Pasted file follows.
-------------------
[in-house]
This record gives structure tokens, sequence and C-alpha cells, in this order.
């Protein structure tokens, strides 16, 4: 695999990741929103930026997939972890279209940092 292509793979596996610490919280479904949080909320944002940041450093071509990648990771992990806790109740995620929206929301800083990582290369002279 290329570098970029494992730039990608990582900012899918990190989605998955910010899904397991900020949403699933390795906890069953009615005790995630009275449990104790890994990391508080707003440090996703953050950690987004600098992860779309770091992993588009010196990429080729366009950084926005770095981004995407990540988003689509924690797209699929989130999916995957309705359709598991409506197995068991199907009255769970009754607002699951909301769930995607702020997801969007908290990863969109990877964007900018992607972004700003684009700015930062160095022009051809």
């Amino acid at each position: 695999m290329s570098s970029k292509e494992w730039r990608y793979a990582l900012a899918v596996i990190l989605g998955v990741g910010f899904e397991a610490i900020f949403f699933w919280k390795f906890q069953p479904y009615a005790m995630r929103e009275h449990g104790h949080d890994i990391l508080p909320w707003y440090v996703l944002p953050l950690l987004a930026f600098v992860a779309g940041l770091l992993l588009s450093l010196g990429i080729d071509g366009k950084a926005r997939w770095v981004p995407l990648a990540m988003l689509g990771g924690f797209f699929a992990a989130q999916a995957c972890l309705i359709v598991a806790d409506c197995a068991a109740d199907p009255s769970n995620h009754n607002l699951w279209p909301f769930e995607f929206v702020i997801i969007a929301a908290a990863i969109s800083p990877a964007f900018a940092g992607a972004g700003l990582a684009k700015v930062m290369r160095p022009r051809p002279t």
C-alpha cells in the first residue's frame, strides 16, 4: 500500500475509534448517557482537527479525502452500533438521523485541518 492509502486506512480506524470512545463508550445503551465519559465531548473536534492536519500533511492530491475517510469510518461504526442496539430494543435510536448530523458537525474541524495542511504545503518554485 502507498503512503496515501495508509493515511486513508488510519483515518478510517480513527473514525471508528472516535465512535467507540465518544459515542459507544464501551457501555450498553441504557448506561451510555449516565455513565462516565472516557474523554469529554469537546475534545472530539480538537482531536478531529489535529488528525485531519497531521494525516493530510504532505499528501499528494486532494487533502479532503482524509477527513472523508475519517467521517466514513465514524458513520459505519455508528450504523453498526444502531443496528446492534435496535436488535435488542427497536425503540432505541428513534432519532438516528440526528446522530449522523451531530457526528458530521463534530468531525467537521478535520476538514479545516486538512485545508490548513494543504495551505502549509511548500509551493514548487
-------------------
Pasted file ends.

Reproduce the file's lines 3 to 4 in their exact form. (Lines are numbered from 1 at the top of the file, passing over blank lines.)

């Protein structure tokens, strides 16, 4: 695999990741929103930026997939972890279209940092 292509793979596996610490919280479904949080909320944002940041450093071509990648990771992990806790109740995620929206929301800083990582290369002279 290329570098970029494992730039990608990582900012899918990190989605998955910010899904397991900020949403699933390795906890069953009615005790995630009275449990104790890994990391508080707003440090996703953050950690987004600098992860779309770091992993588009010196990429080729366009950084926005770095981004995407990540988003689509924690797209699929989130999916995957309705359709598991409506197995068991199907009255769970009754607002699951909301769930995607702020997801969007908290990863969109990877964007900018992607972004700003684009700015930062160095022009051809």
């Amino acid at each position: 695999m290329s570098s970029k292509e494992w730039r990608y793979a990582l900012a899918v596996i990190l989605g998955v990741g910010f899904e397991a610490i900020f949403f699933w919280k390795f906890q069953p479904y009615a005790m995630r929103e009275h449990g104790h949080d890994i990391l508080p909320w707003y440090v996703l944002p953050l950690l987004a930026f600098v992860a779309g940041l770091l992993l588009s450093l010196g990429i080729d071509g366009k950084a926005r997939w770095v981004p995407l990648a990540m988003l689509g990771g924690f797209f699929a992990a989130q999916a995957c972890l309705i359709v598991a806790d409506c197995a068991a109740d199907p009255s769970n995620h009754n607002l699951w279209p909301f769930e995607f929206v702020i997801i969007a929301a908290a990863i969109s800083p990877a964007f900018a940092g992607a972004g700003l990582a684009k700015v930062m290369r160095p022009r051809p002279t």